Definition of ironically in English:

ironically

adverb

  • 1In an ironic manner.

    ‘‘How very noble,’ Oliver said ironically’
    1. 1.1 Used in reference to a paradoxical, unexpected, or coincidental situation.
      sentence adverb ‘ironically, the rescue craft which saved her was the boat she was helping to pay for’
      • ‘Farming, ironically, is the mainstay of the economy, but the agricultural sector is in shambles.’
      • ‘To make it more intelligible, ironically, photojournalism is often deconstructed as art.’
      • ‘He loves so much that, ironically, he's a constant source of pain to anyone unfortunate enough to love him.’
      • ‘But still I worry: if church and state are divorced, ironically faith will boom.’
      • ‘It is this struggle that creates the heat and turbulence in the Earth's core, ironically the same heat that life needs to survive.’
      • ‘And ironically most of the riots are engineered by those politicians who claim to be most patriotic.’
      • ‘Right now, though, he feels happy and settled - and, ironically, that's not good for creativity.’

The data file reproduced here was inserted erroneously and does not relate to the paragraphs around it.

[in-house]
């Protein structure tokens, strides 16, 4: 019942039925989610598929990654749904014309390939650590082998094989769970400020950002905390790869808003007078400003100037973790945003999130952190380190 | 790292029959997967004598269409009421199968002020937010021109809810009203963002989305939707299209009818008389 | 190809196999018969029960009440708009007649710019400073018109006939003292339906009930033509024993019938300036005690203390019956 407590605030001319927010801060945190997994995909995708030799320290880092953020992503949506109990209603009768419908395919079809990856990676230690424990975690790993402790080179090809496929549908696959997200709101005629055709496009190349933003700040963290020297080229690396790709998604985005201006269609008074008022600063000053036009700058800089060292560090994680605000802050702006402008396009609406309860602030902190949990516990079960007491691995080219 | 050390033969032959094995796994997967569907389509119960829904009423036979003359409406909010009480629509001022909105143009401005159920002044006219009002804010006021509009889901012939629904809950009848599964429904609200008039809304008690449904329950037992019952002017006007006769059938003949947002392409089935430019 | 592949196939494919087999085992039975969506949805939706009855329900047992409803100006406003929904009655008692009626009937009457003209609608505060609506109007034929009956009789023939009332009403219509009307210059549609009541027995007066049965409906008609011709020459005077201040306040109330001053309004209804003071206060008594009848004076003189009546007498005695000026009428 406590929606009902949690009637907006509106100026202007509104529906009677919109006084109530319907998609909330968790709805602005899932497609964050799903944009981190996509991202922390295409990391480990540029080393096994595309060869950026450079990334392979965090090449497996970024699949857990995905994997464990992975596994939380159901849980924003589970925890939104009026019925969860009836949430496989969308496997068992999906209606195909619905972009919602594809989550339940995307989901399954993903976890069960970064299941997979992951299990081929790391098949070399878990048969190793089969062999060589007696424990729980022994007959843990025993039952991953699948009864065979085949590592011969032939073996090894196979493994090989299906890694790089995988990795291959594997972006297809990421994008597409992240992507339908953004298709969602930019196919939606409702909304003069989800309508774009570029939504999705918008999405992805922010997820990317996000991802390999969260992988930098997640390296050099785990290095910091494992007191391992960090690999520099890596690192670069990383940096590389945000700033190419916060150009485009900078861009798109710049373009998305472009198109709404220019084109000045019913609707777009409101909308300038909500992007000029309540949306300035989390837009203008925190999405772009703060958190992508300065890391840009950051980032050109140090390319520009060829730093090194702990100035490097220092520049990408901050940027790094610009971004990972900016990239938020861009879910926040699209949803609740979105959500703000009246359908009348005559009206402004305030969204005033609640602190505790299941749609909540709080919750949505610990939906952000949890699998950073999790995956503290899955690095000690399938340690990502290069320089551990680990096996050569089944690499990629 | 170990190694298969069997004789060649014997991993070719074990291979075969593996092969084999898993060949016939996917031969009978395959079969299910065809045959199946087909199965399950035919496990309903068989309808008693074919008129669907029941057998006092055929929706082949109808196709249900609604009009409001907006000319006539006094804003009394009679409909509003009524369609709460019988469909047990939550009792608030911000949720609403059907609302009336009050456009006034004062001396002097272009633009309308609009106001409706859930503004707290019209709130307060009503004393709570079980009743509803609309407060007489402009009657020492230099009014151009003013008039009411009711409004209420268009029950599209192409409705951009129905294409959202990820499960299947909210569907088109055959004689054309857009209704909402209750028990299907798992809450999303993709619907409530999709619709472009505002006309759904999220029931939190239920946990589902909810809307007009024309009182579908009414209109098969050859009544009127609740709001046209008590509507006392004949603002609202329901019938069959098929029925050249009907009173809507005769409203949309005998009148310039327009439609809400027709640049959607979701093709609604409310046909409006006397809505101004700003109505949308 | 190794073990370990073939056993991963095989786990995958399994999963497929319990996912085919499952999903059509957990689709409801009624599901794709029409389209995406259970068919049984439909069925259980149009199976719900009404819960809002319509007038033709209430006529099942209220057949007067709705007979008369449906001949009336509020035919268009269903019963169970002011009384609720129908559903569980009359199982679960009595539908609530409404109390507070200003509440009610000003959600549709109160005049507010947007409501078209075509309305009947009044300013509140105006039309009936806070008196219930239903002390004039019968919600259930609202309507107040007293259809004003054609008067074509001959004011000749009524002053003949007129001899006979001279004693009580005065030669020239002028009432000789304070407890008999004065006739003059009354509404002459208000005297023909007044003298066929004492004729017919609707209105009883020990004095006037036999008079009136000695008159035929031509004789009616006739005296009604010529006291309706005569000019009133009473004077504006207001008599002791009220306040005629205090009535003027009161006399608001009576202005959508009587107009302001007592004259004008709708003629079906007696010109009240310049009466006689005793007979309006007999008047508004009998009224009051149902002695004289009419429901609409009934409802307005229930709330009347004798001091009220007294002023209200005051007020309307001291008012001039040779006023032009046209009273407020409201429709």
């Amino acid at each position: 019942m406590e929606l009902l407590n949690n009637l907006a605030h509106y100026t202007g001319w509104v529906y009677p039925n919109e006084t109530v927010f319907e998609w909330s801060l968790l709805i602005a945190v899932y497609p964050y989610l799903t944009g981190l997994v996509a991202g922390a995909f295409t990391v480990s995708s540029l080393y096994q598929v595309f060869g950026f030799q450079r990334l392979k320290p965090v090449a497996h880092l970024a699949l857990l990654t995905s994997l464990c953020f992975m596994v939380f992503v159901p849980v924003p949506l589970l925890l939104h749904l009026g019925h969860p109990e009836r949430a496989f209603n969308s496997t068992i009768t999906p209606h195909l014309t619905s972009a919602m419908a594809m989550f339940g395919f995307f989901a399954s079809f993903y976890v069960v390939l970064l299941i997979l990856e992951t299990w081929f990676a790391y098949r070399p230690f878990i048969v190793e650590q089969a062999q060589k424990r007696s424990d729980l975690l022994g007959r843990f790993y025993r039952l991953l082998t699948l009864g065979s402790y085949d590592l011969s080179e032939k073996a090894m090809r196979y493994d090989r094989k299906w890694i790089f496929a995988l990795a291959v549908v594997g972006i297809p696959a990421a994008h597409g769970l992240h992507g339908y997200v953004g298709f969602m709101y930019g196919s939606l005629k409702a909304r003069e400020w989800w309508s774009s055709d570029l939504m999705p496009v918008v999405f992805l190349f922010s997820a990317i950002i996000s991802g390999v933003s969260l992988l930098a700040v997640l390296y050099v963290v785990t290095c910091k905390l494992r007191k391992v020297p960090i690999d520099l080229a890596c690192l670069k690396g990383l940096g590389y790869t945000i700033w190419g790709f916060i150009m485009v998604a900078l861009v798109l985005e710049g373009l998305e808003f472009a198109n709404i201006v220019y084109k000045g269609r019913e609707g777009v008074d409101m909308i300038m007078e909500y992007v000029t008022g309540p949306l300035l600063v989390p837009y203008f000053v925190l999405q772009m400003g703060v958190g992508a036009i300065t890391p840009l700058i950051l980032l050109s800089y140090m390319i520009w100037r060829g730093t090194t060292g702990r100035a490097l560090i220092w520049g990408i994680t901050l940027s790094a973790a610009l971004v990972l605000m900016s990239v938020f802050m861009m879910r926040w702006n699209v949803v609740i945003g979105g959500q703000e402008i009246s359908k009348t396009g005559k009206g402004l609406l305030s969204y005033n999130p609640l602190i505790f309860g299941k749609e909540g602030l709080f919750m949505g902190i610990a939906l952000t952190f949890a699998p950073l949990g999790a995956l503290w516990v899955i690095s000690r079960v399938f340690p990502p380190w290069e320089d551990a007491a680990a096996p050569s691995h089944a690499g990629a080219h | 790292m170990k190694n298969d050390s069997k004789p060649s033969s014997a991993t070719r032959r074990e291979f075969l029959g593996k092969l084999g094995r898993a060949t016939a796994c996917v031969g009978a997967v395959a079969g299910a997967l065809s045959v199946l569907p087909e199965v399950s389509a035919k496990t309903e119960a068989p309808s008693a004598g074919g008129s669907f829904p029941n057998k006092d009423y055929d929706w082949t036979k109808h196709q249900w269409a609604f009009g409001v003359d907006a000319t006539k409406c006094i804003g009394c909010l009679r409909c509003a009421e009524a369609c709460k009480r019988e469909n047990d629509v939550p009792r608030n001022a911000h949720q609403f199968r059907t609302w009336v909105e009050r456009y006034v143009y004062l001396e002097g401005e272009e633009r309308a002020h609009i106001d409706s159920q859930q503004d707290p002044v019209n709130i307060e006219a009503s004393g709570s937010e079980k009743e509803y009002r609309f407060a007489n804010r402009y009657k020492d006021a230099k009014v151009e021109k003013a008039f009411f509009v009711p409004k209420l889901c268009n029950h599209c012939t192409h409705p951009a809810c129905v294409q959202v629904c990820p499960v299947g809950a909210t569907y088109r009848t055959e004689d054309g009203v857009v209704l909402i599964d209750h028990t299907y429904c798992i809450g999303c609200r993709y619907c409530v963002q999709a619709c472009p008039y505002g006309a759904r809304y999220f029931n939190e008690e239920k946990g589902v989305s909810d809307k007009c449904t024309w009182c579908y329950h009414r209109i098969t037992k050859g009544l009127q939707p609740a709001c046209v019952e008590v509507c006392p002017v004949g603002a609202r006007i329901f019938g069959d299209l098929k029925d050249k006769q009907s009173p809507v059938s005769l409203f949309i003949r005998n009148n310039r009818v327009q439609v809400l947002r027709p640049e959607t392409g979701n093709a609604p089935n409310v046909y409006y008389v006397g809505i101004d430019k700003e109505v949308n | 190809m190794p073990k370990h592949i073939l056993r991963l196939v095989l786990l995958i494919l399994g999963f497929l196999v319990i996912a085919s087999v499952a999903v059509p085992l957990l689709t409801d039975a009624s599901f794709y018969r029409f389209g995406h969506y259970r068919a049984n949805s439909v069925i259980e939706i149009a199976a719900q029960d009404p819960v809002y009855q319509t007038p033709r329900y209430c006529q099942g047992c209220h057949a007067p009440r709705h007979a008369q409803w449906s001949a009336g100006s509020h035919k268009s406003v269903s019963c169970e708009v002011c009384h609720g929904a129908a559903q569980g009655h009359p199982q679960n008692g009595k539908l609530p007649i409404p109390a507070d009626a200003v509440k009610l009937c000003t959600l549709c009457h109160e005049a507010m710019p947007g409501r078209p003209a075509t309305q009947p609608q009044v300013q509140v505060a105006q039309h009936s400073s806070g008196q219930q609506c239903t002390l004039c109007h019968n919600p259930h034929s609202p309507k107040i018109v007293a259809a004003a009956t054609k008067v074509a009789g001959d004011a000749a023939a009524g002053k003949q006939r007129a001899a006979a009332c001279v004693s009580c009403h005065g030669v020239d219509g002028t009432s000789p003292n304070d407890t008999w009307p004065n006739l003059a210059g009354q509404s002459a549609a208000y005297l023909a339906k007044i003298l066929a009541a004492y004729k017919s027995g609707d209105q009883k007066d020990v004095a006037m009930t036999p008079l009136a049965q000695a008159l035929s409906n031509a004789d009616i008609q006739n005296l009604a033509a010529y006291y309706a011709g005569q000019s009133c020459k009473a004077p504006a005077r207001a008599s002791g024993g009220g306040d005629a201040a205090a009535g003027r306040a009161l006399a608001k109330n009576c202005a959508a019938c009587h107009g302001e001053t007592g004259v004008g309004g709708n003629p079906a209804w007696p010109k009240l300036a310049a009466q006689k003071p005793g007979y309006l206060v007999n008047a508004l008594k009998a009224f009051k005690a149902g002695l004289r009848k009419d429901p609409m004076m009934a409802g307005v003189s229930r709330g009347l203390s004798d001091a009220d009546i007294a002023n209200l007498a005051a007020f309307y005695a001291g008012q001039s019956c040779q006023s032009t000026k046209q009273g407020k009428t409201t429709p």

• ‘According to a brief article in the New York Times, research has shown that pessimists are, ironically, more likely to die earlier than optimists.’
      • ‘He wants to sack loads of bureaucrats, who will, ironically benefit most from the tax cuts if they are in their current jobs.’
      • ‘Boxing day was ironically better than both Christmas Eve and Christmas Day.’
      • ‘He had nine birdies and dropped only one shot, at the fourth - ironically one of the shortest holes on the course.’
      • ‘Social events were excruciating, although ironically it was her shyness that attracted the man who became her fiancé.’
      • ‘This morning, I came across an article, ironically, about the dead making noise and speaking!’
      • ‘Among the survivors, somewhat ironically, was one who was wearing a suicide belt.’

Pronunciation

ironically

/ʌɪˈrɒnɪkli/